Employers Disincentivize Workers to Be Healthier
Many employers are embracing change in health care rates and regulations by trying to create a healthier workforce—one that smokes less, weighs less and has lower rates of high blood pressure, diabetes, strokes and cancer.
Popular ideas include partnering with fitness centers for reduced pricing on memberships, and sponsoring smoking-cessation clinics and classes. Some employers pay workers to walk or ride their bikes to work, or have created sports teams and walking clubs. Still others help employees lose weight by paying for Weight Watchers or other weight-loss plans. All of these positive incentives have helped countless employees start on the path to healthier lifestyles.
Now there may be a bit more negative reinforcement going around. In a different approach to behavior change, many employers are encouraging employees to change their behavior through disincentives. These work by punishing employees for failing to meet goals that they set for themselves.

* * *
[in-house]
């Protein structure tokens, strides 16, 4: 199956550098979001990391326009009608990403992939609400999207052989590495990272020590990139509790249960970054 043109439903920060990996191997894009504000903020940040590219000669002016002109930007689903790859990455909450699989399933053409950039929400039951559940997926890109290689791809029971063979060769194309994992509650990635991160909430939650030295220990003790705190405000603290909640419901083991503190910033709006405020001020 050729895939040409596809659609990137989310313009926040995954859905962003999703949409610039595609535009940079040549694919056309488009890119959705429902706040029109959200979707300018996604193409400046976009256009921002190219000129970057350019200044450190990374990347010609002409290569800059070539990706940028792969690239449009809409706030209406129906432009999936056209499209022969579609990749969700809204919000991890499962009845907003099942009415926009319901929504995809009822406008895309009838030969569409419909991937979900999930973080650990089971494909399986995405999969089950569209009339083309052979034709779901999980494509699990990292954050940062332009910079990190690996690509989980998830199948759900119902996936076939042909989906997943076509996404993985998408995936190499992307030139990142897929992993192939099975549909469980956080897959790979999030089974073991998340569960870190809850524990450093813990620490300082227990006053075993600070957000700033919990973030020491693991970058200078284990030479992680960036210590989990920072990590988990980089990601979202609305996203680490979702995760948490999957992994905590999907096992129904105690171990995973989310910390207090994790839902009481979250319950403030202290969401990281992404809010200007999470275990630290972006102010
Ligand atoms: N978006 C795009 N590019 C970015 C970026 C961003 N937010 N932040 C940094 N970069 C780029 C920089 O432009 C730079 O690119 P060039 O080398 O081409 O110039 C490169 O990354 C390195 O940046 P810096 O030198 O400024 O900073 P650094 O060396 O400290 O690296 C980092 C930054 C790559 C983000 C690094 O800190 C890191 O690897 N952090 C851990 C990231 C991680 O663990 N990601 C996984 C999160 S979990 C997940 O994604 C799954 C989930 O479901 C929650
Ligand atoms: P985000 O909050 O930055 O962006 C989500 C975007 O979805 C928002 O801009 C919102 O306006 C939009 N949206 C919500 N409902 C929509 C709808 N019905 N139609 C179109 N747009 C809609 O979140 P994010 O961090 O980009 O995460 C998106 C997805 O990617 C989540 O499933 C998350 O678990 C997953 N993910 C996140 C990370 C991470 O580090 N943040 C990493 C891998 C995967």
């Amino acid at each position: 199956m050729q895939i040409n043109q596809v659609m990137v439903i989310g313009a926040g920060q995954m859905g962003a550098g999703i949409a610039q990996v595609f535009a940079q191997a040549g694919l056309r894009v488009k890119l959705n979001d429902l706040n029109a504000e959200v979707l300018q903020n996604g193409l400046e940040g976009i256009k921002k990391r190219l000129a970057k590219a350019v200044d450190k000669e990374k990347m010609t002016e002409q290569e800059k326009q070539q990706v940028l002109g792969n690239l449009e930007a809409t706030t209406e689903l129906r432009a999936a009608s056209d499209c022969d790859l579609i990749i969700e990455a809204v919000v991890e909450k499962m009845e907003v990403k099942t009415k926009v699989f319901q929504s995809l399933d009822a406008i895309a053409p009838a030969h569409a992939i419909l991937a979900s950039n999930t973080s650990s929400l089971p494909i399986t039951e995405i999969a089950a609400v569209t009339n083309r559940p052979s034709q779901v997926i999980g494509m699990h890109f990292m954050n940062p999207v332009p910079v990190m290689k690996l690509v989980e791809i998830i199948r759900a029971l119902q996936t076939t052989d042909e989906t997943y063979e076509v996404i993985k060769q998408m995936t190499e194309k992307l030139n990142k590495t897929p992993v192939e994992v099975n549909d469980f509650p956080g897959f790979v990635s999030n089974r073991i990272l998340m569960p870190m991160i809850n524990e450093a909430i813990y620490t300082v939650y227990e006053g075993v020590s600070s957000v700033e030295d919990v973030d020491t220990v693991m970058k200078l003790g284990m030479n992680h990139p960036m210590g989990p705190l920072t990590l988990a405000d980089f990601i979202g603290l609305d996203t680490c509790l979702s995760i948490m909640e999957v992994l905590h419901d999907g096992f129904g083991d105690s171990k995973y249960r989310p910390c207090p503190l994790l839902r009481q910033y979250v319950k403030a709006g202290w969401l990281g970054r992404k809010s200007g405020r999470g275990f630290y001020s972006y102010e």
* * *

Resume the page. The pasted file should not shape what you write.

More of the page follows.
How does disincentivizing work? First, employees set health-related goals and sign a commitment contract that they will reach them. They also choose motivators to help them stick to the commitment. Penalties for failing to lose the weight or for smoking a cigarette include charges to participants’ credit cards or donations to a charity organization the employee particularly dislikes. For example, a bacon lover who needs to lose weight might see a $2.00 donation to PETA each week he or she fails to meet the goal.
For some employees, little punishments like these are much more motivating that all the positive reinforcement in the world. Try establishing some fun incentives or disincentives for your employees. Different people respond to different approaches, so try both to see what works. If a healthier company is the result, it will be well worth the effort!